Overpayments and repayments are two of the most common anomalies that could complicate year-end and W-2 processing. Now is a great time to sort out any potential difficulties.
|What is an overpayment on taxes?|
|Overpayments and repayments in the current year|
||Overpayments and repayments in subsequent years|
|Preventing tax overpayments|
What is an overpayment on taxes?
In simple terms, an overpayment on taxes is paying more than what is owed. Overpayments and repayments may seem complicated, but they generally boil down to one simple rule of thumb: Recover net from overpayments that are repaid in the current year and gross from overpayments that aren’t repaid until a subsequent year.
What are the IRS guidelines on overpayment of wages?
As outlined by the IRS in the Publication 15, (Circular E), Employer’s Tax Guide, if your employee repays you for wages they received in error, do not offset the repayments against current year wages unless the repayments are for amounts received in error in the current year.
To further explain, let’s look at both overpayments and repayments in the current and subsequent years.
Overpayments and repayments in the current year
Overpayments are considered paid when received and must be included in the employee’s income when received. If the employee repays the advance or overpayment during the same year they received it, the employer should exclude the amount from the employee’s income when filing the W-2.
The employee should repay the net amount and the employer will need to submit properly amended federal and state returns. In these cases, it’s also important to watch state and federal unemployment, as they may be overstated. If this happens, amendments may need to be filed for the affected quarters.
Let’s look at an example:
ABC Company hires Mike on May 1, 2022 at a salary of $3,000 per month. Mike receives a sign-on bonus of $1,000 that he must repay if he leaves ABC within one year of hire. Mike resigns on December 2, 2022 and repays the sign-on bonus. Because he repaid the bonus in the same year it was originally paid, he owes only the net amount of $698.50. ABC will issue the net transaction on Mike’s W-2.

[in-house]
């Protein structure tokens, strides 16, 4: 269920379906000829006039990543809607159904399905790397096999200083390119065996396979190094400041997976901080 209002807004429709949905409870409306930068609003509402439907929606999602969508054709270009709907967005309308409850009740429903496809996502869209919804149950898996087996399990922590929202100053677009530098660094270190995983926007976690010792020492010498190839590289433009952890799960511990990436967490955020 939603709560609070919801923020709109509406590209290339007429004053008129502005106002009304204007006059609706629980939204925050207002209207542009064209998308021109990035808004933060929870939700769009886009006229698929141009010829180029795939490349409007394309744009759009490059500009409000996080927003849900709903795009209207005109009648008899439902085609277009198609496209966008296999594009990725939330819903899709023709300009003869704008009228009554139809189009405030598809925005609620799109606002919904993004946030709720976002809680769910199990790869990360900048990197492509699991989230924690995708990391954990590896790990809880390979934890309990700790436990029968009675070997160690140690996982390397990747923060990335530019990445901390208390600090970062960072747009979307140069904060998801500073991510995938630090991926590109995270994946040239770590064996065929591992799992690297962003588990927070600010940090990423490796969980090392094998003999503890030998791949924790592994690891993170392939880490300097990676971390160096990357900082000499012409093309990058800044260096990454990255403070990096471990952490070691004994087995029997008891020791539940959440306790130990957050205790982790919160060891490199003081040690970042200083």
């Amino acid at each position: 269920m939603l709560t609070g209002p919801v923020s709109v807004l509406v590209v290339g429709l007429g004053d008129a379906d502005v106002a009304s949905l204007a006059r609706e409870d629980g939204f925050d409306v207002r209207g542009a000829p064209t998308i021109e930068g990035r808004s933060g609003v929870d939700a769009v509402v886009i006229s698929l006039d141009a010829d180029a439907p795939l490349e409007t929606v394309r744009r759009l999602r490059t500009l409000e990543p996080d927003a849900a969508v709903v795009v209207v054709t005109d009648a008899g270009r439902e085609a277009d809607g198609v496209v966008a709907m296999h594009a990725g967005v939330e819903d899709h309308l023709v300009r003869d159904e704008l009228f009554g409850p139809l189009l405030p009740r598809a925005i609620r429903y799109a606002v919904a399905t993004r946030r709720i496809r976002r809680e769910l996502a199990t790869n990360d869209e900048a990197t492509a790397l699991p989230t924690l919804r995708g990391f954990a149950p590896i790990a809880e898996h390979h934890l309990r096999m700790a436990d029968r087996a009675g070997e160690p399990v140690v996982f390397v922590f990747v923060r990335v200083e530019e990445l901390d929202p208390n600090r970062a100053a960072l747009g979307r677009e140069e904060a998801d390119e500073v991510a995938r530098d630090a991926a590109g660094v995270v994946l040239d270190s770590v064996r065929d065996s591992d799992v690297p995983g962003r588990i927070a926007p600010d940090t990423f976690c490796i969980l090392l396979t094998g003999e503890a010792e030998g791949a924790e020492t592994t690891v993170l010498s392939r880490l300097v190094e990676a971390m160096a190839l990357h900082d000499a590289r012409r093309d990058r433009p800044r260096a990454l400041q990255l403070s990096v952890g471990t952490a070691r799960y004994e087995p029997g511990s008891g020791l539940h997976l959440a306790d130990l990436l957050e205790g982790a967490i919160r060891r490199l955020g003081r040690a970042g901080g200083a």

Here’s how Mike’s W-2 would appear in this scenario:
Reporting repayment of current year wages
According to the IRS, if a company receives repayments for wages paid during a prior quarter in the current year, they must report adjustments on Form 941-X to recover income tax withholding and social security and Medicare taxes for the repaid wages.
Overpayments and repayments in subsequent years
Things get a bit more complicated when an overpayment isn’t repaid until a subsequent year. Again, overpayments are considered paid when received and must be included in the employee’s income when received.
If the employee doesn’t repay the advance or overpayment until a subsequent year, they’ll need to repay the gross amount — the net amount they received plus any federal or state income tax. The employer cannot collect federal or state income tax withheld in a prior year, so no correction can be made for income taxes withheld. The employee can, however, claim a deduction on their personal income tax return for the tax they repaid.
Let’s look at an example:
ABC Company hires Mike on May 8, 2021 at a salary of $3,000 per month. Mike also receives a sign-on bonus of $1,000 that he must repay if he leaves ABC within one year of hire. Mike resigns on January 31, 2022 and repays the sign-on bonus. Because the repayment took place in a different year than the original payment, Mike owes the net amount of $693.50, plus the $250 in federal tax that was withheld and remitted to the IRS. ABC will issue the gross transaction on Mike’s W-2C. Mike will deduct the $250 from his 2022 income tax return.
Reporting repayment of prior year wages
As explained by the IRS, if a company receives repayments for wages paid during a prior year it must report an adjustment on Form 941-X or Form 944-X to recover the social security and Medicare taxes. The employer cannot make an adjustment for income tax withholding because the wages were income to the employee for the prior year, the agency noted.
The IRS also states that an employer also cannot make an adjustment for Additional Medicare Tax withholding because the employee determines liability for Additional Medicare Tax on the employee’s income tax return for the prior year. The company must also file Forms W-2c and W-3c with the Social Security Administration (SSA) to correct social security and Medicare wages and taxes. Provide the employee with a copy of Form W-2c.
Preventing tax overpayments
Recover net from current-year repayments and gross from subsequent-year repayments. Remembering this one simple rule can help ease confusion and headaches when tax season rolls around.
However, it is obviously best to prevent tax overpayments and other payroll errors from happening in the first place. This means having the right tools and resources in place such as a full-service payroll software solution.
It is important to keep in mind that tax overpayments, as well as underpayments, can also arise in the indirect tax process. This is especially true when companies take a manual approach to the P2P tax process, which can involve dozens of time-consuming steps that drain resources.
If you’re a payroll professional, watch a demo of Thomson Reuters Accounting CS® Payroll in action. If you work in indirect tax, leverage a global tax determination software to prevent tax overpayments, underpayments, and penalties that can accumulate and weaken your company’s financial strength. Try the software out with a free demo.